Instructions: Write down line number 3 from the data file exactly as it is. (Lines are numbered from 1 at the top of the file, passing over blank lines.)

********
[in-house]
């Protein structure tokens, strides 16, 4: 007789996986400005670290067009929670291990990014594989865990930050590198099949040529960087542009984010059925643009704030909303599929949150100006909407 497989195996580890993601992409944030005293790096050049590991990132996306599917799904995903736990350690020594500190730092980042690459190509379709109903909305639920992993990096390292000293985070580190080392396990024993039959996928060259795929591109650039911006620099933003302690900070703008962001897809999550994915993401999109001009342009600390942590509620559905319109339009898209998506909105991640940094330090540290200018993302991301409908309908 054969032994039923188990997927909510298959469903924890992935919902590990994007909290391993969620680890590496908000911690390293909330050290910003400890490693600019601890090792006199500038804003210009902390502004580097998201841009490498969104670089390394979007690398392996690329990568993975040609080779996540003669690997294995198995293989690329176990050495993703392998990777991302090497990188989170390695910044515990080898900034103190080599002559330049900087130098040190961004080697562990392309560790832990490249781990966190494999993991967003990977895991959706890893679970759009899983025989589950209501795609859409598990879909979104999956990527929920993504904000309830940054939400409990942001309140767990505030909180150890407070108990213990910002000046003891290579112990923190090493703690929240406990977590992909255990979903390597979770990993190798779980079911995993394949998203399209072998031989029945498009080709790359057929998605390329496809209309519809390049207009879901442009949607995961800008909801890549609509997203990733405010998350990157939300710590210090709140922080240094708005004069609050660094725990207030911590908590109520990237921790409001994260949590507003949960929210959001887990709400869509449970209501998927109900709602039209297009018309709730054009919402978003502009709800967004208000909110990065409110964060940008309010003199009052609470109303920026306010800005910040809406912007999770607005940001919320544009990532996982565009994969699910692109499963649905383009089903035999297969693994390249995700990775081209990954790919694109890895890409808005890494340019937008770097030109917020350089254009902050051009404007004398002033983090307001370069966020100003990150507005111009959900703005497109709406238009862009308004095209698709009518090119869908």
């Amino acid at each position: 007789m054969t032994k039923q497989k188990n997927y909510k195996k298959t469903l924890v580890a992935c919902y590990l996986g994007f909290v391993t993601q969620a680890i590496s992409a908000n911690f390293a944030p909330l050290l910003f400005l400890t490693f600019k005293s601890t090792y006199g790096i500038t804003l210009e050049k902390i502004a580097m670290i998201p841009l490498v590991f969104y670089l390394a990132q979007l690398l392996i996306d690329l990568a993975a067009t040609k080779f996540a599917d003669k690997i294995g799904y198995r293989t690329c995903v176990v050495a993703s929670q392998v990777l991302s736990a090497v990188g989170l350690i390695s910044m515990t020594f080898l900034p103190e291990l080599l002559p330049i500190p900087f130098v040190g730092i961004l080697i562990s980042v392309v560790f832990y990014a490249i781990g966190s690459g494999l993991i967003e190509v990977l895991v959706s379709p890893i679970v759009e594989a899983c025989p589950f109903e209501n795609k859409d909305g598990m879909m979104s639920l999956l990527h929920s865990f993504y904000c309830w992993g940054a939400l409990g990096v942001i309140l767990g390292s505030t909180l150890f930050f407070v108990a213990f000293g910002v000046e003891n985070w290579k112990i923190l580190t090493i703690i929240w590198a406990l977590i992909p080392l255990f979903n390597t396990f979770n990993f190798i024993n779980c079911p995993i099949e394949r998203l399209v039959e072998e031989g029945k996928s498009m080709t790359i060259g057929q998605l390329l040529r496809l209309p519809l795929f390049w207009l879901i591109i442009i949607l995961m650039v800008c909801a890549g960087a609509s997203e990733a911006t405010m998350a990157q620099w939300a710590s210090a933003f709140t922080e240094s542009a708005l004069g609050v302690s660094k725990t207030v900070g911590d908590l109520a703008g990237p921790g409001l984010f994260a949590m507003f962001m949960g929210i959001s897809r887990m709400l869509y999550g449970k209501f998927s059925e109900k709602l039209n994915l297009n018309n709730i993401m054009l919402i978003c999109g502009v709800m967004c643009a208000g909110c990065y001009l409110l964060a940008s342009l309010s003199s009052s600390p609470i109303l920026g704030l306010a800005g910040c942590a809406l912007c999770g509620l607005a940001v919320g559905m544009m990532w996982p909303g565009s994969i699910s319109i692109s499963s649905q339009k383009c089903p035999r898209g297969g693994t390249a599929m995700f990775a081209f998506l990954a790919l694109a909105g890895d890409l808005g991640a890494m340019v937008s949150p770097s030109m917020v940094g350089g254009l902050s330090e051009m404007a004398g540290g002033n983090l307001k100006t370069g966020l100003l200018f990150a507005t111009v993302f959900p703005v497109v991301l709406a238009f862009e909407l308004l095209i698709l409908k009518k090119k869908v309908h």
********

């Amino acid at each position: 007789m054969t032994k039923q497989k188990n997927y909510k195996k298959t469903l924890v580890a992935c919902y590990l996986g994007f909290v391993t993601q969620a680890i590496s992409a908000n911690f390293a944030p909330l050290l910003f400005l400890t490693f600019k005293s601890t090792y006199g790096i500038t804003l210009e050049k902390i502004a580097m670290i998201p841009l490498v590991f969104y670089l390394a990132q979007l690398l392996i996306d690329l990568a993975a067009t040609k080779f996540a599917d003669k690997i294995g799904y198995r293989t690329c995903v176990v050495a993703s929670q392998v990777l991302s736990a090497v990188g989170l350690i390695s910044m515990t020594f080898l900034p103190e291990l080599l002559p330049i500190p900087f130098v040190g730092i961004l080697i562990s980042v392309v560790f832990y990014a490249i781990g966190s690459g494999l993991i967003e190509v990977l895991v959706s379709p890893i679970v759009e594989a899983c025989p589950f109903e209501n795609k859409d909305g598990m879909m979104s639920l999956l990527h929920s865990f993504y904000c309830w992993g940054a939400l409990g990096v942001i309140l767990g390292s505030t909180l150890f930050f407070v108990a213990f000293g910002v000046e003891n985070w290579k112990i923190l580190t090493i703690i929240w590198a406990l977590i992909p080392l255990f979903n390597t396990f979770n990993f190798i024993n779980c079911p995993i099949e394949r998203l399209v039959e072998e031989g029945k996928s498009m080709t790359i060259g057929q998605l390329l040529r496809l209309p519809l795929f390049w207009l879901i591109i442009i949607l995961m650039v800008c909801a890549g960087a609509s997203e990733a911006t405010m998350a990157q620099w939300a710590s210090a933003f709140t922080e240094s542009a708005l004069g609050v302690s660094k725990t207030v900070g911590d908590l109520a703008g990237p921790g409001l984010f994260a949590m507003f962001m949960g929210i959001s897809r887990m709400l869509y999550g449970k209501f998927s059925e109900k709602l039209n994915l297009n018309n709730i993401m054009l919402i978003c999109g502009v709800m967004c643009a208000g909110c990065y001009l409110l964060a940008s342009l309010s003199s009052s600390p609470i109303l920026g704030l306010a800005g910040c942590a809406l912007c999770g509620l607005a940001v919320g559905m544009m990532w996982p909303g565009s994969i699910s319109i692109s499963s649905q339009k383009c089903p035999r898209g297969g693994t390249a599929m995700f990775a081209f998506l990954a790919l694109a909105g890895d890409l808005g991640a890494m340019v937008s949150p770097s030109m917020v940094g350089g254009l902050s330090e051009m404007a004398g540290g002033n983090l307001k100006t370069g966020l100003l200018f990150a507005t111009v993302f959900p703005v497109v991301l709406a238009f862009e909407l308004l095209i698709l409908k009518k090119k869908v309908h």